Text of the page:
Learning to Fail Fast through Play, Playfulness and Improvisation
This is the third blog in our series of three blogs, on cultivating a fail fast culture.
In last month’s blog, Cultivating a Fail Fast Culture – as a manifestation of learning & exploration we explored what it means to take a reflective stance, to use the experience of failure to support ourselves and others we interact with, as a pivot point and a manifestation for learning and exploration. By stopping and taking a reflective stance and intentionally hitting our “pause buttons” we get to “work with” what is really going on (the story) when our own, and the mistakes and failures of other people, are involved.
Doing this creates coaching and teachable moments that help cultivate people’s self-awareness, self-regulation and ultimately the self-mastery to deal with making changes, taking risks and in making mistakes. All of which are fundamental toward building the foundations for developing ‘fail fast’ organizational cultures, where creativity, collaboration, innovation and change can thrive and flourish.
From Workspace to Playspace
Organizations wishing to compete and survive, in our challenging, fast moving VUCA times have the opportunity to compliment, enhance and push beyond their conventional perspectives on learning and change and invest in expanding people’s capacity to ‘learn by doing.’
By introducing play, playfulness and improvisation into the way things get done in the organization, they can potentially reframe work as a ‘PlaySpace’!
Described by Pamela Meyer, in her book, “From Workplace to Playspace” “Play Space” as;
“an invitation to shift from the static organization to dynamic processes of organizing, innovating, learning and changing”.
Play spaces offer new relational and transformative approaches that make room for and create permission, safety, trust and support for the risky experiences that learning and changes involve in creating ‘fail fast’ cultures.
Play spaces emerge and embrace a whole new field of ‘on the job’ learning
Involving judgement-free, improvisational and experimental, energizing and generative exercises, activities and games that generate new forms of behavior and modes of thought and are both;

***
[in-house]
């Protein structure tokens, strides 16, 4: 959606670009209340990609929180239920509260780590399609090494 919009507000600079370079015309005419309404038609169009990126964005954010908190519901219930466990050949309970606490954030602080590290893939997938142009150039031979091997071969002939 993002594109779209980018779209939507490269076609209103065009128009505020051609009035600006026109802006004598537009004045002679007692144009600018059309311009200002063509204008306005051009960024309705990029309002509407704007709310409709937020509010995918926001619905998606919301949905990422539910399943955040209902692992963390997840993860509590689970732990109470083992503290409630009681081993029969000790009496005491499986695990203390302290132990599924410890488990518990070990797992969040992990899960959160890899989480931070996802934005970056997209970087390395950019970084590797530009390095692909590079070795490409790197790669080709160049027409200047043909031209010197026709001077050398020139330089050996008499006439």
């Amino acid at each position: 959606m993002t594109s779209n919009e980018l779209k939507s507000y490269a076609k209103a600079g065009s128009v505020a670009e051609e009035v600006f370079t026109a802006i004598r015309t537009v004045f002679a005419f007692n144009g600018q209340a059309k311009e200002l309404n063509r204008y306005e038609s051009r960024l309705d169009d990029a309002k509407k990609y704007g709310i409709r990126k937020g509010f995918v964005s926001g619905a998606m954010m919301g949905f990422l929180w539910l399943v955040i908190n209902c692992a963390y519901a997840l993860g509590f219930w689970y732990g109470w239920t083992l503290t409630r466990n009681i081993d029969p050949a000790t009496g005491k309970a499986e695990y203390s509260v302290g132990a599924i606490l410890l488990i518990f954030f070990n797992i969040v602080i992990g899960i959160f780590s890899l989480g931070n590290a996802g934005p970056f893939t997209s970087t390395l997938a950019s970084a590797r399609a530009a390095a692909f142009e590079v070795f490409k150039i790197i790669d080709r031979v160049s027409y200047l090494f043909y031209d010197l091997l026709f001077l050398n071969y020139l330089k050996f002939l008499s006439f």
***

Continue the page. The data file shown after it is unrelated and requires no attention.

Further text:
- Free and structured,
- Focused and dynamic,
- Serious and fun.
Involving people with Play gives them permission to explore and experiment with new and novel ways of dealing with the environment, seizing opportunities and creating better solutions.
It creates a dynamic and engaging ‘on the job’ learning space for the development of new perspectives and new ways of being, thinking and doing things differently, in ways that people, groups, organizations, users and customers will value and cherish.
Developing new perspectives, mindset shifts and behavioral changes
It creates the space for new perspectives, mindset shifts and behavioral changes that;
- Emerge new possibilities and perspectives, that result in creative ideas.
- Explore new roles and developing new capacities.
- Allow more flexibility, improvisation and play in the system.
- Build shared commitment, responsibility and contribution to the desired innovation, learning and change goals.
Playfulness at work
“Playfulness”, described by Patrick Bateson, Paul Martin, in their book “Play, Playfulness Creativity and Innovation” is a broad term denoting any activity that is not ‘serious’ or ‘work’ where:
- The behavior is spontaneous and rewarding to the individual.
- It is intrinsically motivated and its performance is a goal within itself.
- The behaviour occurs in a protected context when the player is neither ill or stressed.
- The behaviour is incomplete nor exaggerated relative to non-playful behaviour in adults.
- It is performed repeatedly.
“Playfulness facilitates and accompanies ‘playful play’, a subset of broadly defined play, which is distinct from what happens in formal games, theatrical performances and so forth”.
The role of improvisation